The breakout season that nobody saw

The 2014-15 UMKC men’s basketball team had a good season. After the 10 win and 20 loss season just a year ago, the Roos improved this year not only in record with 14 wins, but also with a much better unit within Head Coach Kareem Richardson’s system. The Roos also had more energizing play both offensively and defensively. This led to the game being more fun to watch and be a part of.

After November’s upset over the Missouri Tigers’ game, and even with the close loss to K-State, the Roos were the talk of the campus. Everybody was proud of the guys, as well as proud to be a part of the blue and gold. But everyone was quick to forget about the squad after a three-game losing streak starting at the Maui Invitational.

While most turned a blind eye to the team at this point, the Roos battled all season. It may not have been the prettiest, but they were able to win some tough games and stake a claim as a top team in the WAC conference. It isn’t just a fluke, and that’s huge. The culture of the team was built and put on display all season as a tight group that trusts each other The Roos had pretty much a whole new squad, but it didn’t matter. Players like Reece Holliday, Deshon Taylor, Thaddeus Smith and Broderick Newbill all brought a certain swagger and toughness that paid dividends to this new team and culture that Richardson is trying to build here in only his second year.

While finishing the season second place in regular season standings and also finishing the WAC tournament as the second seed, which is really impressive, it all went relatively unnoticed amongst the UMKC students. Our own Martez Harrison was named conference player of year after leading the league in scoring with 17.5 ppg, 60 total steals and 129 total assists, while also being named UMKC’s first basketball All-American. Many acted like they realized how much of a big deal this was, but the lack of support truly proved otherwise. He was one of the main reasons why we were only two games away from a NCAA tournament berth, and would’ve gone up against Kansas had we made it. That would’ve brought much conversation and acclaim around campus. I bet then we would’ve wanted to claim our school again for the first time since early November.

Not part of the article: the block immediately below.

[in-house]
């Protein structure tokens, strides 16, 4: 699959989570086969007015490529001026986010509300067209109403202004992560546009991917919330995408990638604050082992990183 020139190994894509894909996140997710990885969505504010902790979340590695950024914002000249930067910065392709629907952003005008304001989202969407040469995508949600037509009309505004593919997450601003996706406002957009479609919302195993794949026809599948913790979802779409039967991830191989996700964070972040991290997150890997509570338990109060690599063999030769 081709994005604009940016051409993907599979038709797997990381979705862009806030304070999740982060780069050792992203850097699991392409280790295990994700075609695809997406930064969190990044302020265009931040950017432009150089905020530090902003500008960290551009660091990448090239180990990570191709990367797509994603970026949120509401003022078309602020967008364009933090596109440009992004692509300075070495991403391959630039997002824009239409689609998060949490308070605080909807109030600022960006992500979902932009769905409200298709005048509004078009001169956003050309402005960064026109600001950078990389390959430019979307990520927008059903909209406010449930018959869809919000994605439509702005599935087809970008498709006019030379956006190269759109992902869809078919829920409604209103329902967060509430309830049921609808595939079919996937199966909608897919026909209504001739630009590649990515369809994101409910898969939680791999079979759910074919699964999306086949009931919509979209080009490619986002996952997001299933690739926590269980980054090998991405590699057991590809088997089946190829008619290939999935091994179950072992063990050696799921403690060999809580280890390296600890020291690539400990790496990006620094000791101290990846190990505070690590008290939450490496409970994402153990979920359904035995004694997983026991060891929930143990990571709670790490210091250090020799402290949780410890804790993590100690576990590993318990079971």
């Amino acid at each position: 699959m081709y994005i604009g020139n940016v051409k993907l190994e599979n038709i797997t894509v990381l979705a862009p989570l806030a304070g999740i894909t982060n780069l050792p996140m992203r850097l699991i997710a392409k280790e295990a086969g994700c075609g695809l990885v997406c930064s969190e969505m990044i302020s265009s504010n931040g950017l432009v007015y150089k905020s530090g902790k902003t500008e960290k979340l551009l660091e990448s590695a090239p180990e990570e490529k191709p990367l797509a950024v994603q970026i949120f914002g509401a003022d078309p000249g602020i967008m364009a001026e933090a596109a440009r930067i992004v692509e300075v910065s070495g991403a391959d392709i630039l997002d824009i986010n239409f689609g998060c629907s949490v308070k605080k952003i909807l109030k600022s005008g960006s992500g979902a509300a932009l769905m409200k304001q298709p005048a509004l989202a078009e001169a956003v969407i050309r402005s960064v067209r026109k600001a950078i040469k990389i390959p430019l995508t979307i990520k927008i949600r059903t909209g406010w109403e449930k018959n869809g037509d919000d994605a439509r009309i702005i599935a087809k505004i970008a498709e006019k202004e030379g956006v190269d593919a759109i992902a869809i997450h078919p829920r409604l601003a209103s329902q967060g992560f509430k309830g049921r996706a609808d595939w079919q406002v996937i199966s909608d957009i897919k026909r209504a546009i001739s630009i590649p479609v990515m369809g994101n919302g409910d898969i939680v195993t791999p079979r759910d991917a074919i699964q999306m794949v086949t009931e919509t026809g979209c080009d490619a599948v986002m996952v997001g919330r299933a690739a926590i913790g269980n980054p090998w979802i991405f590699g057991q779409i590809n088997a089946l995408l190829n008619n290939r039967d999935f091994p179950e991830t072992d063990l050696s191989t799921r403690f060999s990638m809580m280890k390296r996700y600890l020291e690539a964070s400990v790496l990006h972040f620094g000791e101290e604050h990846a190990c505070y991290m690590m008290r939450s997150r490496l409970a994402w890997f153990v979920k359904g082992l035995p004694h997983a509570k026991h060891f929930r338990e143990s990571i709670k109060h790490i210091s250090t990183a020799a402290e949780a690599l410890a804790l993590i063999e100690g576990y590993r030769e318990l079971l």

Unlike other D1 programs where the athletes are babied and treated like royalty, our guys are accessible to peers without acting all high and mighty. All the students give head nods and handshakes in passing, but where are we when it comes time to really support? Even Richardson, coming from big-time Louisville University, makes himself accessible to the general public, whether it’s interrupting his workout just to say what’s up or playing some pickup games, which he does often with regular students.

The bottom line is we let our guys play in front of a nearly empty house every home game that would be completely empty if it wasn’t for our alumni and staff. Where’s the school spirit? After hearing so many students express displeasure with the university after the Block School rankings issue and how they dropped the ball, when do we step up and do our part to contribute to the university’s well-being? It’s time we step up our game. This team is ours, something that we should be proud of whether win, lose or draw. We represent them just like they represent us.

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